9. Ephus, if you told me you don a red latex suit at night to fight evil I wouldn’t be surprised; in fact, I’d be certain that you’re a seeing Daredevil (right now I’m not certain, it’s more a 50/50 probability).

    10. I come across sepsis in connection with nursing home litigation in connection with what are commonly referred to as bedsores. My semi-layperson impression was that it was related to quality or care or lack thereof in most instances or was a very rare unpreventable byproduct of surgery. Checking your link and it comes across as almost a random airborne infection “a bug bite, a hangnail.” I hope that I am misreading that.

    11. Had no idea there were other MD’s on here. I’m a retinal surgeon (in fellowship).

      Have had a lot of contact with sepsis and Cerner+Epic. If either of you would like a retina guy’s take on these three are, happy to help. I have some views on EHR for ophthalmology that would help.

      And Nick, sepsis is basically when the whole body responds to an infection. If you have a source of infection and any two of: high/low temperature, high/low heart rate, respiratory rate, and elevated white blood count, that’s sepsis. It is often underdiagnosed and can get worse fast unless as llcoolbp says, appropriate fluids and antibiotics are administered.

    12. Thanks. It sounds like an infection gone haywire. Anecdotally, one can think back to having heard of someone who had a cut or wound that never healed properly and they deteriorated and now think maybe that was Sepsis. As I type Khal Drogo comes to mind.

      As an aside this means there are less guys in mom’s basement on this website than the common stereotype would lead one to believe. lol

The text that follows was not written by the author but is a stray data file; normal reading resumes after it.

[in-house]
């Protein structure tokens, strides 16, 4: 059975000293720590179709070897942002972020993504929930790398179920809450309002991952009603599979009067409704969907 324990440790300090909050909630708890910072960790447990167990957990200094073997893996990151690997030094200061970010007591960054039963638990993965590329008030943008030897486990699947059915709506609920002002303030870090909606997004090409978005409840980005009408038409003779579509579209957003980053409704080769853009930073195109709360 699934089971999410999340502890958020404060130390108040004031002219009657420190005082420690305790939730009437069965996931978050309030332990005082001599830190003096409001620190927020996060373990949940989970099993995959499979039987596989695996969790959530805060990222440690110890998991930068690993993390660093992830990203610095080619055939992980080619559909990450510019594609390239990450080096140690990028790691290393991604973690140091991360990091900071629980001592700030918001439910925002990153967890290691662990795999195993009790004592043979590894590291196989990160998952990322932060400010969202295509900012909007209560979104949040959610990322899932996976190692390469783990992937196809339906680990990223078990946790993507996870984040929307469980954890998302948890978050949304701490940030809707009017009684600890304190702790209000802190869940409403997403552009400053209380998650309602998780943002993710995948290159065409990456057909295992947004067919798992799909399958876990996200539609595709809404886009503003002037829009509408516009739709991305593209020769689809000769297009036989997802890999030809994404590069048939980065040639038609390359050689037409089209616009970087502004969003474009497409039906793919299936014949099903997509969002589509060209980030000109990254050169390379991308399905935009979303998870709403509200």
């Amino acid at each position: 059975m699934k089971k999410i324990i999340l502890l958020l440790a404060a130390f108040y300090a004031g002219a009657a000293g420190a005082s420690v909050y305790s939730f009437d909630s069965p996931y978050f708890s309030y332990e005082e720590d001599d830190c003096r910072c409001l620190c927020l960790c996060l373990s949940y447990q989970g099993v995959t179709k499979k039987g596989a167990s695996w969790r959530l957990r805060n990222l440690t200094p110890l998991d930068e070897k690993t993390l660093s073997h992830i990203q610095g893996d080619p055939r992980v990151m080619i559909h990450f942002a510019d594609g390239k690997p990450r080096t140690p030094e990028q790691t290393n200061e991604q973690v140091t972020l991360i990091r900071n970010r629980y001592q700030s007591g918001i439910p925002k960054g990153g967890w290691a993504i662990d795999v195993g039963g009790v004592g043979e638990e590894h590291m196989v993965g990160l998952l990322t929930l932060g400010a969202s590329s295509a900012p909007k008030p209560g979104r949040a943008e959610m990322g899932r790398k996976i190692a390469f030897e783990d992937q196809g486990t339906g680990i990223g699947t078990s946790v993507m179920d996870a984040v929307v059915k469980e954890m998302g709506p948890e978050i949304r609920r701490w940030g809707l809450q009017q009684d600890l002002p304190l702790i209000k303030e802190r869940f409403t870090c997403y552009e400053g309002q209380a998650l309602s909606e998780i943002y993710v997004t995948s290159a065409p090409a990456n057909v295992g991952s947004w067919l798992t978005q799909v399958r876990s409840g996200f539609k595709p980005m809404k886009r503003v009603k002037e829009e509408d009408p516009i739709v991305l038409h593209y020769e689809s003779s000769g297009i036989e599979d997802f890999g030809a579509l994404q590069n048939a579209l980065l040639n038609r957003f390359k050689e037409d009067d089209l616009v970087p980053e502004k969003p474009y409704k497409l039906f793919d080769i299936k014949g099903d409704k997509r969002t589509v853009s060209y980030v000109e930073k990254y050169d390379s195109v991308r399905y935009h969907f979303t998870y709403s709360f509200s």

13. Is anyone really surprised that there are a whole lot of smart people posting on this site? There aren’t a whole lot of sports websites on which you’ll find a debate over whether it was Shakespeare or Huxley who wrote something, only to have someone clarify that it was Huxley, but he was quoting Shakespeare. One reason I keep coming back here is that, aside from the occasional bickering, the arguments are infinitely more intelligent and entertaining than you usually find online.

    14. By the way, re: the mom’s basement stereotype — I’m pretty sure that it was DRed who once said during a game that he was “literally in my parents’ basement” so maybe the stereotype isn’t completely off base…

    15. Also, its impressive to realize such a distinguished group of people are always wrong when they disagree with me.

    16. I only have a master’s degree (and on the way to a second), so I’m small potatoes in here. And my rhetoric makes that clear.

      As I type Khal Drogo comes to mind.

      Ahem, Khal Drogo was poisoned by the voodoo woman. Sepsis is what it looked like, but she really just didn’t want him to go off killing people anymore.

      See? I have smart opinions about fantasy novels/tv shows.